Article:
Follow the jump for the official word from Vans.
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The entire fashion world is based on clever carbon copy cloning. Big business lets the little brands do all the work and then when something starts trending they roll in and knock it off. Now, that’s what LA based micro label Echo Park Surf Squad is accusing our least favorite action sports mall retailer PacSun of doing.
Today (May 23, 2014), PacSun launched their new Golden State of Mind advertising campaign which features a slew of images of waves Photoshopped into photos of iconic locations where waves shouldn’t be. According to a post on Reddit this adding waves to photos is something EPSS has been doing for over a year. Above is photo evidence: top photo is EPSS’s original. Bottom photo is a PacSun knock off.
Here’s what EPSS says:
We’ve been a brand with integrity, sewing and making our clothes from scratch in Los Angeles since early 2012 and slowly building. It started off as a joke, us photoshopping a wave in Echo Park Lake and we just laughed. My friend and co-founder have been posting photos like this regularly on our Instagram account since then. . . Cut to May 23rd, 2014 (today) and I wake up to a bunch of emails saying Pac Sun lifted our entire campaign, our entire theme for themselves. . . Please help us get the awareness out there and know that NONE of your creative ideas are sacred.
We feel for EPSS, but also aren’t missing the irony of their complaints when most of their products are based on borrowed art/logos (Santa Cruz Skateboards, Powell, Suicidal Tendencies, Huntington Beach, etc. . . ) That doesn’t excuse PacSun’s “creative team” from blatantly ripping them off, but remember, PacSun’s highly paid marketing and design professionals are on deadline and under pressure. They can’t be expected to come up with their own ideas. That would be much too time consuming and in teen fashion it’s all about speed.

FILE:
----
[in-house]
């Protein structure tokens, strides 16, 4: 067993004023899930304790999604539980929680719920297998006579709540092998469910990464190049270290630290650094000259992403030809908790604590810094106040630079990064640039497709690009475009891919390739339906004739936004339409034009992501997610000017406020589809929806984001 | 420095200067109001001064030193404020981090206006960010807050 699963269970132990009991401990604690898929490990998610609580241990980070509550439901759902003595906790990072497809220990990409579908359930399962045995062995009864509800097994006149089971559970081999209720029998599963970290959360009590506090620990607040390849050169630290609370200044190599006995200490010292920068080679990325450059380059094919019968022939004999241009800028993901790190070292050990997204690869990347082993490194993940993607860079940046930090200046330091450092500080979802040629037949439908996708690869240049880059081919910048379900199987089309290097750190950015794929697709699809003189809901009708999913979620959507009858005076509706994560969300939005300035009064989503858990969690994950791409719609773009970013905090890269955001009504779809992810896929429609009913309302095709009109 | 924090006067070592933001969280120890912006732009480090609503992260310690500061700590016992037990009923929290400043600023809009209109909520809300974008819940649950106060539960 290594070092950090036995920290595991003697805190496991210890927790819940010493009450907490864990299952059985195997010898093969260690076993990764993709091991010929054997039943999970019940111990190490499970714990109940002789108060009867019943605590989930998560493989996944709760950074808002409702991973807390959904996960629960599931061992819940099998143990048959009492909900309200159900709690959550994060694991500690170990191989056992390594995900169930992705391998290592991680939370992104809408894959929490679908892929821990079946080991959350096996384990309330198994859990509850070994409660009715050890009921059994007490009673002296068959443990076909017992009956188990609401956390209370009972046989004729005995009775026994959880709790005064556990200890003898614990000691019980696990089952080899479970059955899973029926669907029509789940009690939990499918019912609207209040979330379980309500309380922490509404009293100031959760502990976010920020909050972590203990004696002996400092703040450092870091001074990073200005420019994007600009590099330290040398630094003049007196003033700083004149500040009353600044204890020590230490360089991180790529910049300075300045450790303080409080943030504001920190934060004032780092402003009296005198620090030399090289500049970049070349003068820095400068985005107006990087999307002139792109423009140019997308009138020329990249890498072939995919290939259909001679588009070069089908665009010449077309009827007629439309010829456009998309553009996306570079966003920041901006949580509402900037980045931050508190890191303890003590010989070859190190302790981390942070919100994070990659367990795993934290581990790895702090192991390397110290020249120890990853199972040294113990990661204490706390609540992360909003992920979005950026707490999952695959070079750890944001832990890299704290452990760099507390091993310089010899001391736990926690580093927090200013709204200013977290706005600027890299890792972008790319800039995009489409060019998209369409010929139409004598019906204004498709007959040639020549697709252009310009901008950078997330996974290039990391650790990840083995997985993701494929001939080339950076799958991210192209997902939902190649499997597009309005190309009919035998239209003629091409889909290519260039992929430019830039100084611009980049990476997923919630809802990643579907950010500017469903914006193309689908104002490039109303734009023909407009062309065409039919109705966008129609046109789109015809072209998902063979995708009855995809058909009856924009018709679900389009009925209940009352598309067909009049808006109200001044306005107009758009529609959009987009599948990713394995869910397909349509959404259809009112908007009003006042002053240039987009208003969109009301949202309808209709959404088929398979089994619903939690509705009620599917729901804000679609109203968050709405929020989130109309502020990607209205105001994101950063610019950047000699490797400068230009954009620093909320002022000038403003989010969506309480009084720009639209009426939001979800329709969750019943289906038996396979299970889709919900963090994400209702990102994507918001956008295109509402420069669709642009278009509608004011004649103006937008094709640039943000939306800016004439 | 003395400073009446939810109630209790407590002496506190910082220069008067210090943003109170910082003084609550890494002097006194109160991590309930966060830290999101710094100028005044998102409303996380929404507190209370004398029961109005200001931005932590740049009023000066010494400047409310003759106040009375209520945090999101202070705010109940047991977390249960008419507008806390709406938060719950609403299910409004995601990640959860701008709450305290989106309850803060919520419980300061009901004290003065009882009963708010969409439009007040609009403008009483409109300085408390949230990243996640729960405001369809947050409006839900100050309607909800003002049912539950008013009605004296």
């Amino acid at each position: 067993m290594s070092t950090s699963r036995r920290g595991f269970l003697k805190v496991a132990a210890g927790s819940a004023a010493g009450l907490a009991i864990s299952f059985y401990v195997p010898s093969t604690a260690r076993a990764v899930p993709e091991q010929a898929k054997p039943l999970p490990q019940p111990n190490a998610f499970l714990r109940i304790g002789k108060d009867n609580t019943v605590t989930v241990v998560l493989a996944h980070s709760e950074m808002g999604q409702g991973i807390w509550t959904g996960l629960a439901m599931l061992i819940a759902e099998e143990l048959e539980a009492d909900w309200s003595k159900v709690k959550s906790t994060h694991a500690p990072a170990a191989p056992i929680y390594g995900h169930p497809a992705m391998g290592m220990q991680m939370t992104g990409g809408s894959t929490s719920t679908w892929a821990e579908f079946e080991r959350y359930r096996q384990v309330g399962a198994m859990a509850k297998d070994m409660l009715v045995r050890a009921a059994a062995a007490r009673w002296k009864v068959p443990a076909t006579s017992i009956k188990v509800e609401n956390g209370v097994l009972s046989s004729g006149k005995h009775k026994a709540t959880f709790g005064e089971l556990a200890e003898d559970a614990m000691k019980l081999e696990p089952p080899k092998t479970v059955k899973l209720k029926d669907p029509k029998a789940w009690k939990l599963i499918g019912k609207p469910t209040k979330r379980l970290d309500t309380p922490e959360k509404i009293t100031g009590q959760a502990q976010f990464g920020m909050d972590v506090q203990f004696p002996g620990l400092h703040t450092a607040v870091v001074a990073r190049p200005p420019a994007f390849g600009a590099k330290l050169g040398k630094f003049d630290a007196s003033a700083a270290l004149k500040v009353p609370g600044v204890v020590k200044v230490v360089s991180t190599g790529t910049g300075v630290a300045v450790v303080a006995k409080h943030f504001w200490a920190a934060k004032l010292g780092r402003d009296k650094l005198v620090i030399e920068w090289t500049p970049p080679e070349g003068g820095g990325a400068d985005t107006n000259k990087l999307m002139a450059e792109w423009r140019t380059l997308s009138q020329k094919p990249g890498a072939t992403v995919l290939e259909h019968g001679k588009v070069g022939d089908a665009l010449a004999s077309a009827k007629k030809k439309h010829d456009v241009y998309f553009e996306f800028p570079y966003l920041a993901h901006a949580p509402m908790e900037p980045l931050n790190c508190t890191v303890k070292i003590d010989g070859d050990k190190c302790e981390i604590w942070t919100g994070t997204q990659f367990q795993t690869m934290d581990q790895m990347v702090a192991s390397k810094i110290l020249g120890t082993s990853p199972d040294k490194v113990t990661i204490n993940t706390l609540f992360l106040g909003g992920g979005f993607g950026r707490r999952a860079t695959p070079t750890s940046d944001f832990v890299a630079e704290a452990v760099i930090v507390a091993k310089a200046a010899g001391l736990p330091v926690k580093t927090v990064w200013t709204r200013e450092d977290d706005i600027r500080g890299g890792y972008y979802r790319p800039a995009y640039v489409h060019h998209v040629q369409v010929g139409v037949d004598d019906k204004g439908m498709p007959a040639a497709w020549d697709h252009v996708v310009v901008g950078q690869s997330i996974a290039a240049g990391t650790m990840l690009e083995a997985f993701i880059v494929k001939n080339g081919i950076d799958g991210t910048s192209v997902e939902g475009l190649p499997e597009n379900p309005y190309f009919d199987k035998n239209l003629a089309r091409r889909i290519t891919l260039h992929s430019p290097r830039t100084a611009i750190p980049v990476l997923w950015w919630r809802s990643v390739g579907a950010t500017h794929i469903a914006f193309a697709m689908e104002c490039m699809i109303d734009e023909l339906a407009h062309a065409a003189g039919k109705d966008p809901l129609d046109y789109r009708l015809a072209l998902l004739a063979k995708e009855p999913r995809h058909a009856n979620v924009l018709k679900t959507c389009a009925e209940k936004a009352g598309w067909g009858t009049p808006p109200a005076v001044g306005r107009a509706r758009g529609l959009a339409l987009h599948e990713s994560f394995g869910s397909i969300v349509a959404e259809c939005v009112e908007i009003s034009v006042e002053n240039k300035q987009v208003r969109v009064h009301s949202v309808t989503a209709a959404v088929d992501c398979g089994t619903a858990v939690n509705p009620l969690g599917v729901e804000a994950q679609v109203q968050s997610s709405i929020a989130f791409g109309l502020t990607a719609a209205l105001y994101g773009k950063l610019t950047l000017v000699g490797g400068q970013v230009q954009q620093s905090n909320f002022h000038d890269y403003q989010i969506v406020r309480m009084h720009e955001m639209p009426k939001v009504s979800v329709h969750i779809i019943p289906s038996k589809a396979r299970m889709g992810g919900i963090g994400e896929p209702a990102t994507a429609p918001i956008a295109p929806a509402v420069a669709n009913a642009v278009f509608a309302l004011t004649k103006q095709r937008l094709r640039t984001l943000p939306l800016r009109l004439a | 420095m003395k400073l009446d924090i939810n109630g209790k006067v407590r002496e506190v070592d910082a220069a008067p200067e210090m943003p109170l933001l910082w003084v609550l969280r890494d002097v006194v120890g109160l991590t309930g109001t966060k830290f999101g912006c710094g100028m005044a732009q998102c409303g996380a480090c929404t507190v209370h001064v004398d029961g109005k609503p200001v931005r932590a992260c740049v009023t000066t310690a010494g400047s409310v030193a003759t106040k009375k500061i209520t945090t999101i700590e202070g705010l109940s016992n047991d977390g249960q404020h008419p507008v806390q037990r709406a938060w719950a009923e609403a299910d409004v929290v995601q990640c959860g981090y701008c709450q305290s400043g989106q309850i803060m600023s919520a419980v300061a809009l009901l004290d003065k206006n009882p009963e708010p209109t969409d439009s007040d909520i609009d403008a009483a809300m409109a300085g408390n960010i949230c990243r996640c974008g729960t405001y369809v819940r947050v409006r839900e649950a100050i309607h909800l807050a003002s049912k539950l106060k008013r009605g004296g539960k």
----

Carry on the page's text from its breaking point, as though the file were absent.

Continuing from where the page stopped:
Belief skate shop keeps things rolling in Queens and here’s a little taste of what they have on the upward for Spring 2014. This edit was shot by and edited by Sean Colello and features: Rick Castaneda, Dennis Miron, Joseph Gil, Karim Callender, Victor Reyes, Alejandro Batista, and Jamel Marshall. Looks all good from here.
When company founders leave, those who remain are forced to come to terms with exactly who the company is and what it is supposed to be. This can be made even more difficult when the company is purchased by a huge, international company and managers there begin wondering what their new brand has planned for the future. Oakley seems to be in that position right now.
Since founder Jim Jannard sold the company in 2007 it seems Oakley has been struggling for some kind of path forward. Their sports eyewear continues to sell well, but recently they’ve launched nothing in the way of innovative products.
This edit titled A Story of Disruption narrated by
James T. Kirk Kevin Spacey is a reminder of all the “disruptive” innovative things Oakley has done. The idea is probably to suggest to all of us that a company with such an innovative past will continue to creative innovative products in the future. Sadly, there is nothing in the film to suggest there are any such products on the horizon. Only the promise that people with a space age home office must be able to come up with something that will make a “new and better future.” Guess we’ll just wait and see. . .
Desillusion Magazine created a nice little behind the scenes film of Jason Lee Parry shooting the Globe Spring 2014 look book. We were able to make it through this edit (where sometimes we don’t) thanks to the use of color, good lighting, focus, oh, and topless and/or nude girls. The results of this Mauntauk Summer edit can be viewed in Desillusion Magazine Issue 45 Tome 1 (their new hardcover book format) in a story titled First We Feel, Then We Fall. Click the link to order it up.